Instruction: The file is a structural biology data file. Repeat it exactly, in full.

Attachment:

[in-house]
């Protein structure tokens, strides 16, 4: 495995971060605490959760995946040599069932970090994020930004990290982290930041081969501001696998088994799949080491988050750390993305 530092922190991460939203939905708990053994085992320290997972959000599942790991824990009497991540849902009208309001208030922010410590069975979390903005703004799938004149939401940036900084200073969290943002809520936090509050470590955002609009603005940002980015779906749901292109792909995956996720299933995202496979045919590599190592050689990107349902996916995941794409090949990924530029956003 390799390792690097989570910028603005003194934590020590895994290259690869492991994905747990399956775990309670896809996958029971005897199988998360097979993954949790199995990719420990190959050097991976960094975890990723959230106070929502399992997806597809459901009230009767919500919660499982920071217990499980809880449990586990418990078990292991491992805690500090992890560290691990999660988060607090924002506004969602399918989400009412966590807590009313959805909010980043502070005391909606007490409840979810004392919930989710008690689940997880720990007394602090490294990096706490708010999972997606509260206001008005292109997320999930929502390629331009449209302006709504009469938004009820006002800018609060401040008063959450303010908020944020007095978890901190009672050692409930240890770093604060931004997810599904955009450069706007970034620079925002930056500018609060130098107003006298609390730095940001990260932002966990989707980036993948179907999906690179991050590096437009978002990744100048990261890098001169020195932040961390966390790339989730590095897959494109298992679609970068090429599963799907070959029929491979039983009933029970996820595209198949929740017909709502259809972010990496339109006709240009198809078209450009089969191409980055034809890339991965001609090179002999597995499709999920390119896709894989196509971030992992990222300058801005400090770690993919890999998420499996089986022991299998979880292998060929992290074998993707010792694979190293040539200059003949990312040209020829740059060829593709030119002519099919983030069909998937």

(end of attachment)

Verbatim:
[in-house]
């Protein structure tokens, strides 16, 4: 495995971060605490959760995946040599069932970090994020930004990290982290930041081969501001696998088994799949080491988050750390993305 530092922190991460939203939905708990053994085992320290997972959000599942790991824990009497991540849902009208309001208030922010410590069975979390903005703004799938004149939401940036900084200073969290943002809520936090509050470590955002609009603005940002980015779906749901292109792909995956996720299933995202496979045919590599190592050689990107349902996916995941794409090949990924530029956003 390799390792690097989570910028603005003194934590020590895994290259690869492991994905747990399956775990309670896809996958029971005897199988998360097979993954949790199995990719420990190959050097991976960094975890990723959230106070929502399992997806597809459901009230009767919500919660499982920071217990499980809880449990586990418990078990292991491992805690500090992890560290691990999660988060607090924002506004969602399918989400009412966590807590009313959805909010980043502070005391909606007490409840979810004392919930989710008690689940997880720990007394602090490294990096706490708010999972997606509260206001008005292109997320999930929502390629331009449209302006709504009469938004009820006002800018609060401040008063959450303010908020944020007095978890901190009672050692409930240890770093604060931004997810599904955009450069706007970034620079925002930056500018609060130098107003006298609390730095940001990260932002966990989707980036993948179907999906690179991050590096437009978002990744100048990261890098001169020195932040961390966390790339989730590095897959494109298992679609970068090429599963799907070959029929491979039983009933029970996820595209198949929740017909709502259809972010990496339109006709240009198809078209450009089969191409980055034809890339991965001609090179002999597995499709999920390119896709894989196509971030992992990222300058801005400090770690993919890999998420499996089986022991299998979880292998060929992290074998993707010792694979190293040539200059003949990312040209020829740059060829593709030119002519099919983030069909998937």